(CN) - The pathologist who delivered the wrong man's body for burial after plane crash victims were misidentified may be liable, an Ohio appeals court ruled.
Frank Granato and pilot Arthur Potter died on March 5, 2010, when their plane went down in Union County. The Union County coroner who recovered the bodies at the scene, identified them, and sent them to Montgomery County for forensic services.
The body that was identified as Granato arrived in two separate bags, accompanied by a flight jacket with the name "Potter."
Despite their doubts about the Union County coroner's identification, neither Montgomery County pathologist Robert Shott, nor his autopsy technicians contacted the Potter and Granato families to inquire about personal effects or scars.
When the coroner later doubted his own identifications, Shott consulted an odontologist after the autopsies. This specialist examined the jaws and dental records, and determined that the identities of the victims were incorrect.
Shott testified that he asked morgue supervisor Jeff Delorme what the odontologist's report said, and that Delorme replied, "Yes, it's them."
Delorme testified that he offered the report to Shott, but that Shott had told him to "go ahead and file it and just release the bodies."
Potter's family cremated the body that was delivered to them, while Granato's family had a Catholic burial service.
When the families later received their loved one's personal effects, they discovered the error.
Mary Granato, Frank's wife sued the Montgomery County Commissioners, as well as Shott and Montgomery County coroner James Davis, individually and in their official capacities.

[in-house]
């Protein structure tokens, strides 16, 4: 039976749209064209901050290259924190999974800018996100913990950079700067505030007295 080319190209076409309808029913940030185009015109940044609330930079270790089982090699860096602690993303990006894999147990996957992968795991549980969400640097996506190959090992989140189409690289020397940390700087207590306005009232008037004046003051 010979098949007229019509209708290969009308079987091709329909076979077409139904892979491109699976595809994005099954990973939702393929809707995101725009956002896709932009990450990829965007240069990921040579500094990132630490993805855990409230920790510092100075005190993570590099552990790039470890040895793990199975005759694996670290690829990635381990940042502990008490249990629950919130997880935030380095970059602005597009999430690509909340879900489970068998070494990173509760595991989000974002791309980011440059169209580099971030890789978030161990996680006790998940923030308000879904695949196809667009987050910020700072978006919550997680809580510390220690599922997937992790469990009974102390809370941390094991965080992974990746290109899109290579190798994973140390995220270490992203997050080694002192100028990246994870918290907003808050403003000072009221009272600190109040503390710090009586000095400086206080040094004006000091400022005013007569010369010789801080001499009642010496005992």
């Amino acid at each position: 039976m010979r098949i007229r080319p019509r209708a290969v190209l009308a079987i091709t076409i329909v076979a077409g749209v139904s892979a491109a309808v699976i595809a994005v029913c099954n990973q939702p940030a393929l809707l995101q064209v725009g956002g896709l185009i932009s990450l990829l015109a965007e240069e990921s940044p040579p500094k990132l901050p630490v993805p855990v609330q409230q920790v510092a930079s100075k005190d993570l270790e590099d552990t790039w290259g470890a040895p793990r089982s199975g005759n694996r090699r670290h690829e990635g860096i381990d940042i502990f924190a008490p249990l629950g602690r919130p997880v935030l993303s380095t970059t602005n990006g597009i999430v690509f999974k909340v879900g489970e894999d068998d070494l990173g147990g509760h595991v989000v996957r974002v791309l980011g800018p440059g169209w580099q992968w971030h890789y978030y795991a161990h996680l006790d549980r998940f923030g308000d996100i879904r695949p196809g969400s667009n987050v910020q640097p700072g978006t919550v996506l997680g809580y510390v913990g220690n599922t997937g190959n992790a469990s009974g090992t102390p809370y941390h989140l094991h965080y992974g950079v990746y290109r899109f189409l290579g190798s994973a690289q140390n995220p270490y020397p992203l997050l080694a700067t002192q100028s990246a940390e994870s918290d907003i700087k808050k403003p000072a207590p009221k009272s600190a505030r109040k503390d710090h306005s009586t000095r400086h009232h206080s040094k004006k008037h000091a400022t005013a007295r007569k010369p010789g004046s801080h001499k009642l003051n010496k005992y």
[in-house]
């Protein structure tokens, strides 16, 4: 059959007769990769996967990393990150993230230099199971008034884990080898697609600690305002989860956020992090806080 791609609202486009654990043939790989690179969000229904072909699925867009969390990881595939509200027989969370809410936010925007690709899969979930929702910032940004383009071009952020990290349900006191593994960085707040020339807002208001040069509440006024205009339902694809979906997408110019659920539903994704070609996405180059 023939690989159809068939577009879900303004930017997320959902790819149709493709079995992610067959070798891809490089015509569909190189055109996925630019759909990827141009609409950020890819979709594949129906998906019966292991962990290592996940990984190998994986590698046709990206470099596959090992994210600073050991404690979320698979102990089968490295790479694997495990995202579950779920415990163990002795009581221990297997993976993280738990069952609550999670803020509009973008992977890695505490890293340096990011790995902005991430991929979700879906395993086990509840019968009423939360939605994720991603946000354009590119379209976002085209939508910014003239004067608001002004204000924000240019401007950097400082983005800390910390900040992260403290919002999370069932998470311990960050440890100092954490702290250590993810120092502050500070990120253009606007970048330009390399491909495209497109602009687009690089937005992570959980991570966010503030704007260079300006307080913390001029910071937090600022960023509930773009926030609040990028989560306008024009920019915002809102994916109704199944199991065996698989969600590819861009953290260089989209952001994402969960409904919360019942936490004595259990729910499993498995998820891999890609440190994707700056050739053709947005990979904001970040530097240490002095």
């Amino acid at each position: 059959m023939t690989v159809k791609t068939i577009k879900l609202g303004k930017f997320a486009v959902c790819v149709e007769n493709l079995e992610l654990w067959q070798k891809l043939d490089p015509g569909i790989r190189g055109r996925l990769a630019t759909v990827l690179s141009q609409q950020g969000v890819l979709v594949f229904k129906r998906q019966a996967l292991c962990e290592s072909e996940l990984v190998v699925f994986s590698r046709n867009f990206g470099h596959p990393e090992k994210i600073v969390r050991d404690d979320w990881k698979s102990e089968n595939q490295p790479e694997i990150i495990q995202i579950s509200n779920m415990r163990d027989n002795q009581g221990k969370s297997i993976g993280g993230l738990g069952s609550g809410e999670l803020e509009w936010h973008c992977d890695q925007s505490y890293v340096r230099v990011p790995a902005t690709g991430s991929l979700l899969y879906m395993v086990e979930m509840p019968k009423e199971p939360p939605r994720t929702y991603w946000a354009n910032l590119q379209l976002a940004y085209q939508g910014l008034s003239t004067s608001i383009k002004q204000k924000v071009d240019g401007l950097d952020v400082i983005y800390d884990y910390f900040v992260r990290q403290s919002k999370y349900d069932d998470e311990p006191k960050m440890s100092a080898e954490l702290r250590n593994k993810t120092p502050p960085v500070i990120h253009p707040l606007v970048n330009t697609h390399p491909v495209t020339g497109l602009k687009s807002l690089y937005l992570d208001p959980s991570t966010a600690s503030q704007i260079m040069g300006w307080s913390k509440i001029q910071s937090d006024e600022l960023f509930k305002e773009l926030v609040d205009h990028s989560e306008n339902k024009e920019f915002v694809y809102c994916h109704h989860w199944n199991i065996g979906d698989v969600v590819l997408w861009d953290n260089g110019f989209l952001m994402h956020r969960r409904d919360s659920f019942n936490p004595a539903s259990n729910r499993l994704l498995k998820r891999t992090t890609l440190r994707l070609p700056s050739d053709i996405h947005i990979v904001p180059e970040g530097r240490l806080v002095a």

The trial court dismissed the claims against Davis and the commissioners, but it kept the claims against Shott intact, citing the dispute about whether he acted recklessly in failing to assure the correct identification of the bodies.
The Dayton-based Second Appellate District ruled against the pathologist on Dec. 19.
In addition to failing to read the dental report and to submit fingerprints to other agencies, Schott also neglected to call to the families, who would have revealed that the man with glasses, a loaded handgun and a gold tooth, according to the ruling.
"Given the high risk of misidentification, as demonstrated by the significant damage to the bodies and the presence of Potter's coat on one of the bodies, there were genuine issues of material fact regarding whether Shott's failure to undertake appropriate steps to ascertain the correct identity amounted to more than negligence," Judge Jeffrey Welbaum wrote for a three-person panel.
Shott deserves qualified immunity on the due-process claim regarding Granato, however, because "a jury could not conclude that Shott acted with deliberate indifference such that his actions would shock the conscience," the ruling continues.
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